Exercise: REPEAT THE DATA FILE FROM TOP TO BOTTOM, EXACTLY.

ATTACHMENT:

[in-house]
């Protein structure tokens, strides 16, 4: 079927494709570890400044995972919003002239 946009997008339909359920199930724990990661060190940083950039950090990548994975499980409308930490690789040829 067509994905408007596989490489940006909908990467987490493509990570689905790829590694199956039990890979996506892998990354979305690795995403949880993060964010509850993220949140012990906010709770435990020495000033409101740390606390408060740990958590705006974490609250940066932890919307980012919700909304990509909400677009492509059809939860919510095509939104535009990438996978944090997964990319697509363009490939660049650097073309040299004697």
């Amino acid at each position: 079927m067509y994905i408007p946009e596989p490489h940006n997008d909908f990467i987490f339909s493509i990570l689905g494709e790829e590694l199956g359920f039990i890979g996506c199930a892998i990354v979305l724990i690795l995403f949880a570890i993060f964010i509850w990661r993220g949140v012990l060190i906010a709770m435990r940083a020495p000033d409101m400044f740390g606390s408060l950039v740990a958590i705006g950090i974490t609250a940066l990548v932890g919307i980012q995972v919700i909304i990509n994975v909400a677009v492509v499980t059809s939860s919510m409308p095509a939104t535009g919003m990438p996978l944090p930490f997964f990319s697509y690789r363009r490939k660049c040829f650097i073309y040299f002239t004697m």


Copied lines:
[in-house]
């Protein structure tokens, strides 16, 4: 079927494709570890400044995972919003002239 946009997008339909359920199930724990990661060190940083950039950090990548994975499980409308930490690789040829 067509994905408007596989490489940006909908990467987490493509990570689905790829590694199956039990890979996506892998990354979305690795995403949880993060964010509850993220949140012990906010709770435990020495000033409101740390606390408060740990958590705006974490609250940066932890919307980012919700909304990509909400677009492509059809939860919510095509939104535009990438996978944090997964990319697509363009490939660049650097073309040299004697």
């Amino acid at each position: 079927m067509y994905i408007p946009e596989p490489h940006n997008d909908f990467i987490f339909s493509i990570l689905g494709e790829e590694l199956g359920f039990i890979g996506c199930a892998i990354v979305l724990i690795l995403f949880a570890i993060f964010i509850w990661r993220g949140v012990l060190i906010a709770m435990r940083a020495p000033d409101m400044f740390g606390s408060l950039v740990a958590i705006g950090i974490t609250a940066l990548v932890g919307i980012q995972v919700i909304i990509n994975v909400a677009v492509v499980t059809s939860s919510m409308p095509a939104t535009g919003m990438p996978l944090p930490f997964f990319s697509y690789r363009r490939k660049c040829f650097i073309y040299f002239t004697m």